When Tosh saw Gilchrist, he turned his back on him and walked off. Gilchrist resisted the urge to follow, and strode towards the house. ‘See if you can get hold of Jackie,’ he said to Jessie, ‘and
find out everything you can about Dougal Davis.’

Gilchrist stepped on to the front porch while Jessie walked off for better reception. He opened his coveralls and put them on.The main door creaked when he turned the handle, and he stepped into a dark hallway that smelled of damp wool and stale dust. Ahead, it widened to a staircase on the left, which rose to the upper floor. On the right, a narrower walkway led deeper into the house. He caught the faintest echo of conversation, the distant sound of footsteps on wooden floorboards. He walked past the staircase, the voices becoming clearer. The ceiling lowered where the staircase above turned at the mid-landing. He bent his head, and stumbled down a couple of steps he failed to see in the dim light, beyond which the hallway ended at a door. He pushed through, and entered the kitchen.

Blood Torment is published tomorrow.....

Constable | Hardback | 12th May | £19.99


  1. Good to see you back, Col! And this looks interesting. I've not read Muir yet, but it sounds as though perhaps I should.

    1. Margot - thank you. Up until a week or two ago, I didn't have Muir on my radar. It just shows however well-read I might think I am, it's only ever a scratch on the surface at the talent out there.

  2. Hey, nice to see you back, hope there'll be more soon! Interesting-sounding book - maybe too hard-core for me, bit sounds satisfyingly contemporary.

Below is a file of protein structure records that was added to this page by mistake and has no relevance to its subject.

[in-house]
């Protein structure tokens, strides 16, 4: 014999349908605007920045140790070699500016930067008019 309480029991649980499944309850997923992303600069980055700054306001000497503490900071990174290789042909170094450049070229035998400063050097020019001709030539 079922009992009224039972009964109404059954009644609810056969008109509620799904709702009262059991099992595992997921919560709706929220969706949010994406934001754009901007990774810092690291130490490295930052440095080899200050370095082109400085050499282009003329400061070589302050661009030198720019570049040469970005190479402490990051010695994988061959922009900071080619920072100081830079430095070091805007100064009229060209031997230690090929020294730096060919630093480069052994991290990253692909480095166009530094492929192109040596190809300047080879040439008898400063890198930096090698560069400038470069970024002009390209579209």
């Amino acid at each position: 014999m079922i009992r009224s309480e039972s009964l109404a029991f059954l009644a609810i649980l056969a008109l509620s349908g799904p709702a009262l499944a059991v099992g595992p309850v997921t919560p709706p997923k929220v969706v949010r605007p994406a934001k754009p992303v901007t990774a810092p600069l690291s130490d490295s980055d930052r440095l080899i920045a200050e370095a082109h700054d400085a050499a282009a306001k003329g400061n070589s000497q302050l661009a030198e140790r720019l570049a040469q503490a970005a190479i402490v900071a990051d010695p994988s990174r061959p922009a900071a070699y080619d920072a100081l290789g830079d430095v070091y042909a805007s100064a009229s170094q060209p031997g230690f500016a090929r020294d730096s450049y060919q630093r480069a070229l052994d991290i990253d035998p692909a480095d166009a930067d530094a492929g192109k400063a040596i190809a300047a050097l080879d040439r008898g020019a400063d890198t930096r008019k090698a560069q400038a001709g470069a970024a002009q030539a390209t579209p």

1. Moira cheers - I think I've got my head straight! I've read a couple of Scottish crime books in the past month or so, so have a bit of a taste for them now!

  3. I have the first two books in the series, so I will read those first. I have missed your posts.

    1. I'm hoping to read this one this month, but unless it's amazing I doubt I will back track on his earlier ones - not enough time!

  4. Hooray! The Criminal Library is open again! Good to have you back, Col.

  5. Welcome back!

    Like yourself, I'd not known of Muir's work. St Andrews, hm? I must go and see if he's published over here.

    1. Thanks John - I think he might be published in the US as Frank Muir? Tracy has a couple of his books so he may be readily available.... hopefully!

    2. Gotcha! Thanks! Hand for a Hand is published here.

  6. Welcome back and thanks for this. Another for the TBR pile Col.

    1. Jane thanks - hope you enjoy when you get there!

  7. Col – I have heard about this series, but have not gotten to it, yet.

    1. Elgin, its a new one to me. I've read the first couple of chapters and think I will enjoy it, but doubt I'll have the time to read the earlier entries.